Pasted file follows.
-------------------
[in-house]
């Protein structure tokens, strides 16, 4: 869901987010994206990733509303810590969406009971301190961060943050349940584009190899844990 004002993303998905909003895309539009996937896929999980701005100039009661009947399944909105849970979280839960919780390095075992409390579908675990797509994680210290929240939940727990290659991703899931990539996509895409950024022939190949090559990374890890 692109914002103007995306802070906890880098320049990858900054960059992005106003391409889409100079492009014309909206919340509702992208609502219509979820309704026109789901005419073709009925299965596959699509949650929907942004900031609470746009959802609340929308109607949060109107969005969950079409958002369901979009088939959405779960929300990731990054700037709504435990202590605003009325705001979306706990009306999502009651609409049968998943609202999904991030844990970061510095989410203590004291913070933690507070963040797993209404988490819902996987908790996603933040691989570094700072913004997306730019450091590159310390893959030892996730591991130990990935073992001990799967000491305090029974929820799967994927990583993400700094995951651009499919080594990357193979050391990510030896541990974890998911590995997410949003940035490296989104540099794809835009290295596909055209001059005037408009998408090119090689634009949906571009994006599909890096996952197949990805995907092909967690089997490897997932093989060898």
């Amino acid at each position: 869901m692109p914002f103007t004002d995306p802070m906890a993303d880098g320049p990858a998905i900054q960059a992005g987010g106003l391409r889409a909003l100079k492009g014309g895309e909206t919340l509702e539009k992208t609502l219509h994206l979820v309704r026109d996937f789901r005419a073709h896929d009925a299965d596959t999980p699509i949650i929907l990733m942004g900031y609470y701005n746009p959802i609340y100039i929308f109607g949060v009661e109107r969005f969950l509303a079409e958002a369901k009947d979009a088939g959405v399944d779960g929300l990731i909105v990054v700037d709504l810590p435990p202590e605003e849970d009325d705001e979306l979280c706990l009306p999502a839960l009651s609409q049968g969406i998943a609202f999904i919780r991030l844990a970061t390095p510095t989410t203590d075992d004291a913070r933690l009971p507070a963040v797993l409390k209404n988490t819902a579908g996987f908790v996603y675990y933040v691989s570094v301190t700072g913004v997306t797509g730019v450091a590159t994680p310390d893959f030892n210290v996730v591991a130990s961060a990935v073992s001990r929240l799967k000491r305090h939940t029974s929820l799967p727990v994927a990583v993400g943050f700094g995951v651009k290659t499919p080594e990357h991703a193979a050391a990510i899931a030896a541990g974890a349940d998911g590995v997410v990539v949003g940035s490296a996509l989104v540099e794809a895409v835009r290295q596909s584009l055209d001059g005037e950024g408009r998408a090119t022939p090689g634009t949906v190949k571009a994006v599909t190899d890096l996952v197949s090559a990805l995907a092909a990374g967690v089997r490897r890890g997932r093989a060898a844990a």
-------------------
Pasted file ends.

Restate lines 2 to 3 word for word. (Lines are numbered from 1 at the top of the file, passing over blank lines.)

């Protein structure tokens, strides 16, 4: 869901987010994206990733509303810590969406009971301190961060943050349940584009190899844990 004002993303998905909003895309539009996937896929999980701005100039009661009947399944909105849970979280839960919780390095075992409390579908675990797509994680210290929240939940727990290659991703899931990539996509895409950024022939190949090559990374890890 692109914002103007995306802070906890880098320049990858900054960059992005106003391409889409100079492009014309909206919340509702992208609502219509979820309704026109789901005419073709009925299965596959699509949650929907942004900031609470746009959802609340929308109607949060109107969005969950079409958002369901979009088939959405779960929300990731990054700037709504435990202590605003009325705001979306706990009306999502009651609409049968998943609202999904991030844990970061510095989410203590004291913070933690507070963040797993209404988490819902996987908790996603933040691989570094700072913004997306730019450091590159310390893959030892996730591991130990990935073992001990799967000491305090029974929820799967994927990583993400700094995951651009499919080594990357193979050391990510030896541990974890998911590995997410949003940035490296989104540099794809835009290295596909055209001059005037408009998408090119090689634009949906571009994006599909890096996952197949990805995907092909967690089997490897997932093989060898």
């Amino acid at each position: 869901m692109p914002f103007t004002d995306p802070m906890a993303d880098g320049p990858a998905i900054q960059a992005g987010g106003l391409r889409a909003l100079k492009g014309g895309e909206t919340l509702e539009k992208t609502l219509h994206l979820v309704r026109d996937f789901r005419a073709h896929d009925a299965d596959t999980p699509i949650i929907l990733m942004g900031y609470y701005n746009p959802i609340y100039i929308f109607g949060v009661e109107r969005f969950l509303a079409e958002a369901k009947d979009a088939g959405v399944d779960g929300l990731i909105v990054v700037d709504l810590p435990p202590e605003e849970d009325d705001e979306l979280c706990l009306p999502a839960l009651s609409q049968g969406i998943a609202f999904i919780r991030l844990a970061t390095p510095t989410t203590d075992d004291a913070r933690l009971p507070a963040v797993l409390k209404n988490t819902a579908g996987f908790v996603y675990y933040v691989s570094v301190t700072g913004v997306t797509g730019v450091a590159t994680p310390d893959f030892n210290v996730v591991a130990s961060a990935v073992s001990r929240l799967k000491r305090h939940t029974s929820l799967p727990v994927a990583v993400g943050f700094g995951v651009k290659t499919p080594e990357h991703a193979a050391a990510i899931a030896a541990g974890a349940d998911g590995v997410v990539v949003g940035s490296a996509l989104v540099e794809a895409v835009r290295q596909s584009l055209d001059g005037e950024g408009r998408a090119t022939p090689g634009t949906v190949k571009a994006v599909t190899d890096l996952v197949s090559a990805l995907a092909a990374g967690v089997r490897r890890g997932r093989a060898a844990a």